The end of my year of subbing was just as interesting as the beginning. I watched Inside Out three times, The Lost World twice, and Scared Shrekless once. (That one was awesome.) One day I arrived to my classroom to find a bag of raw chicken on my desk. (It turned out there was a reasonable explanation for it that had nothing to do with Satanic rituals or mean pranks.) One day when some seventh grade science students playing a card game suddenly erupted into loud yells, I went over to investigate, only to have a boy calmly explain, “Sorry. I got AIDS.” (The card game was called “Defend Yourself” and was from their unit on the immune system.) And during the last half hour of my very last sub job, an eighth grade girl asked me, “Can I go ride my unicycle in the courtyard for Ms. Smith?”

Sometimes I think I’ve been asked everything in my teaching career, but that was a new one.

I think the best way to demonstrate what subbing at the end of the school year looks like and close out my Adventures in Subbing series is with a photo documentary. Here is a look back at my last six weeks of subbing, in pictures.

 

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Creepy mural on the wall of an art classroom

 

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Semi-creepy box-creature in a social skills classroom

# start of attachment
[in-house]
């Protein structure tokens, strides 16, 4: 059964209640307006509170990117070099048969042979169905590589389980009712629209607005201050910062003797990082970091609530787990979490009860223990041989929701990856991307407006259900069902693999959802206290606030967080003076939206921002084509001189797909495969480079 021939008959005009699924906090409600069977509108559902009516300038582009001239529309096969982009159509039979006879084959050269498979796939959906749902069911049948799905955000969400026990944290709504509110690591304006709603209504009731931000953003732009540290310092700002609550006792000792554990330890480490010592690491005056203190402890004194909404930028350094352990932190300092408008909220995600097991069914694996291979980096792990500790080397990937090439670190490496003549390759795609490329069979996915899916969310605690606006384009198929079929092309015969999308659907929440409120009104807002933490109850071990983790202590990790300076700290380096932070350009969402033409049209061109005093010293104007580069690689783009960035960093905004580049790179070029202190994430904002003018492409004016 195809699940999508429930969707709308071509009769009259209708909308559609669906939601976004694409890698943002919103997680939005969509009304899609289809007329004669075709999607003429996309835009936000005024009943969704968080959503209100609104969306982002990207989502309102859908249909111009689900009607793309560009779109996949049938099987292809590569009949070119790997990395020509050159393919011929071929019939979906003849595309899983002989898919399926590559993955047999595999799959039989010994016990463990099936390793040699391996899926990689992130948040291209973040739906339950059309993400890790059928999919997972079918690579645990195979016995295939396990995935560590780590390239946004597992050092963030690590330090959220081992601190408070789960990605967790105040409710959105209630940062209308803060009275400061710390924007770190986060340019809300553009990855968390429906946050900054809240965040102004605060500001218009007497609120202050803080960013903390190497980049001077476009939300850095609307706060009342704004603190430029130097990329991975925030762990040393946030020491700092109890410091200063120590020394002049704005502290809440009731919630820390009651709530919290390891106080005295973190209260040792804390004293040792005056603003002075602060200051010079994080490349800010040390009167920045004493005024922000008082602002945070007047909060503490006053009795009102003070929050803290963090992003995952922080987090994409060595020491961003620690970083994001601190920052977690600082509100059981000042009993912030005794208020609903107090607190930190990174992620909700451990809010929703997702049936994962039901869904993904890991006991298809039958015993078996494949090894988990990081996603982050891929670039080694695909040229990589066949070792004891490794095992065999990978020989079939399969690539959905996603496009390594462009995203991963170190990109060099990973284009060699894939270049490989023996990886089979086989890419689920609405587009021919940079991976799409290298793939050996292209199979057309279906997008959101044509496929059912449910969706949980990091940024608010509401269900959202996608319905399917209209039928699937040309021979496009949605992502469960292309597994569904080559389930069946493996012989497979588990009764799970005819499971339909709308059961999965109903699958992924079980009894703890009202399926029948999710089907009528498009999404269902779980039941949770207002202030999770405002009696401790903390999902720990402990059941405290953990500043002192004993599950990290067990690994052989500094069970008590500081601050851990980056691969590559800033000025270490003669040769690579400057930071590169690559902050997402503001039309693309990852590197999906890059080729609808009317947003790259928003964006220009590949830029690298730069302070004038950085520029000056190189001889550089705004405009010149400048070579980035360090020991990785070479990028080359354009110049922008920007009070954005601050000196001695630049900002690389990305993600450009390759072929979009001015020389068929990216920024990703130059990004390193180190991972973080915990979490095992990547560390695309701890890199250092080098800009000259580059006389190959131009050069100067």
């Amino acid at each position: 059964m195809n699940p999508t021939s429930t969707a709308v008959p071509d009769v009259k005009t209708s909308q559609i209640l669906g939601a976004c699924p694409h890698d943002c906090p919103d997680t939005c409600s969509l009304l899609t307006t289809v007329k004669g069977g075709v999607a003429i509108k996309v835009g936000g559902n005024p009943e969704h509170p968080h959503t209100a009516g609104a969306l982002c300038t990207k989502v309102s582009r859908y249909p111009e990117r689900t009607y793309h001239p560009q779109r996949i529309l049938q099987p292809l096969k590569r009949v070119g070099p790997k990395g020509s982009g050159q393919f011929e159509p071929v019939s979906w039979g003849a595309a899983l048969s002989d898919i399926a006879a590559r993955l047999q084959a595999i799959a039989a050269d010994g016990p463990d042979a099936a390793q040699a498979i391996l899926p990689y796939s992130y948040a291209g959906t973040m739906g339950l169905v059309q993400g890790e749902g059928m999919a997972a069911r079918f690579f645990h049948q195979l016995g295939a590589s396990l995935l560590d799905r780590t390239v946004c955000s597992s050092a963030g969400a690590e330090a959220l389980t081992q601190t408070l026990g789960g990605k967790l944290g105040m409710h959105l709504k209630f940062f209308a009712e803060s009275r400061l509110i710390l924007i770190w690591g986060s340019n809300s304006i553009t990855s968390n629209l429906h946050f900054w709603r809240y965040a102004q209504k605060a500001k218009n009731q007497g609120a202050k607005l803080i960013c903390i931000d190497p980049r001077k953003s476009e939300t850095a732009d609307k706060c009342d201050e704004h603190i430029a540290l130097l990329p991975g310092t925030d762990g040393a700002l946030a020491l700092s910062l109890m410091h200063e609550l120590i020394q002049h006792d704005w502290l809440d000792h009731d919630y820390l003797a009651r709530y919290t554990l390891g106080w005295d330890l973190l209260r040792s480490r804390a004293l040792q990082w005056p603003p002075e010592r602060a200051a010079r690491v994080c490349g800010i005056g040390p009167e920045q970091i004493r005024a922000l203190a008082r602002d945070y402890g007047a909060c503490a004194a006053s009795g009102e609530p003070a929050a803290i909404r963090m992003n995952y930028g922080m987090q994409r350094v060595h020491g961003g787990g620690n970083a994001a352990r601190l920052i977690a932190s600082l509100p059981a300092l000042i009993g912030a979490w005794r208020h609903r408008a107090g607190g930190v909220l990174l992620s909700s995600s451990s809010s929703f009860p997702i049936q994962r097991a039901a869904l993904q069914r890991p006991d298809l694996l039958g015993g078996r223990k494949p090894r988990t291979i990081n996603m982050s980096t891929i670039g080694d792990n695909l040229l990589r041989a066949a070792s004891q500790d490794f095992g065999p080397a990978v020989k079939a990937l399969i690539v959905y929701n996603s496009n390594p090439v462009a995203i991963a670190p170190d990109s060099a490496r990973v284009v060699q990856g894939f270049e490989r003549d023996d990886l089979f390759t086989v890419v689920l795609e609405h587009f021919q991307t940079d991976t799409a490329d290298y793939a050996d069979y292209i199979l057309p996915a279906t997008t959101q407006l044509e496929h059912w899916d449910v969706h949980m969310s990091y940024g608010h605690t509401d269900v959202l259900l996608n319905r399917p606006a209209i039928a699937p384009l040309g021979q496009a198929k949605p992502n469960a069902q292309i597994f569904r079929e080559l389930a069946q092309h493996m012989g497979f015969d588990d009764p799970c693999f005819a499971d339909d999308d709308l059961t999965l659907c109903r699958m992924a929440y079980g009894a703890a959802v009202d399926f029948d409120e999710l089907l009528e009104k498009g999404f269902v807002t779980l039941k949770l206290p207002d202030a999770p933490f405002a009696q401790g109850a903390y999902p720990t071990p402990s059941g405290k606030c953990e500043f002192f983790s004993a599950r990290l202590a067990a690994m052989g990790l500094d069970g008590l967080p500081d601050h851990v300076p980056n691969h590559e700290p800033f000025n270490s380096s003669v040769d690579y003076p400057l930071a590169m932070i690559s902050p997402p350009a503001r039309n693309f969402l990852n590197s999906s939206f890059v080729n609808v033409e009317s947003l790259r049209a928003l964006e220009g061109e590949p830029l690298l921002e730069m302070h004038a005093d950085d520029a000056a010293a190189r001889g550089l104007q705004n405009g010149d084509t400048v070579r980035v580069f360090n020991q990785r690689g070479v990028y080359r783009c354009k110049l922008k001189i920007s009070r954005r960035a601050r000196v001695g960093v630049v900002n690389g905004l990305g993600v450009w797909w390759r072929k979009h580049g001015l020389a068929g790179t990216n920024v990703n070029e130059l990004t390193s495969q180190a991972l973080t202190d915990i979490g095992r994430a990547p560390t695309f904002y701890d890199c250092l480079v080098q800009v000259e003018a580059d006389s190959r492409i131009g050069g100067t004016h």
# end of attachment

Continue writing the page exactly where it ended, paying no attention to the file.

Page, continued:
Sometimes subbing looks like this... during STAAR testing, I spent four hours monitoring the boys' bathroom (one boy at a time, no talking in line). I was able to read an entire issue of Writer's Digest during my shift. It was awesome.
Sometimes subbing looks like this… during STAAR testing, I spent four hours monitoring the boys’ bathroom (one boy at a time, no talking in line). I was able to read an entire issue of Writer’s Digest during my shift. It was awesome.

 

Scare tactics-- cheesy when I was a kid, still cheesy today.
Scare tactics– cheesy when I was a kid, still cheesy today.

 

One school where I worked had goats and sunflowers. :) I like that school.
One school where I worked had goats and sunflowers. 🙂 I like that school.

 

Angry note taped to the door of the faculty restroom. The person who wrote this has zero hairs left.
Angry note taped to the door of the faculty restroom. The person who wrote this has zero hairs left.

 

I subbed in the classroom with this friendly creature on May the 4th, otherwise known as Star Wars Day. Two teachers at the school were in Star Wars cosplay. Later, in my class, a group of boys gave their science activity a Star Wars theme. I asked them if they’d seen the teachers in costume. One boy said, “Yeah, I was psyched that I knew Ms. X was a Twi’lek.” Another boy said, “Yeah, but Ms. Y was dressed as Obi-Wan, but she had a Kylo Ren light saber and that pissed me off.” There’s just no pleasing seventh grade geeks.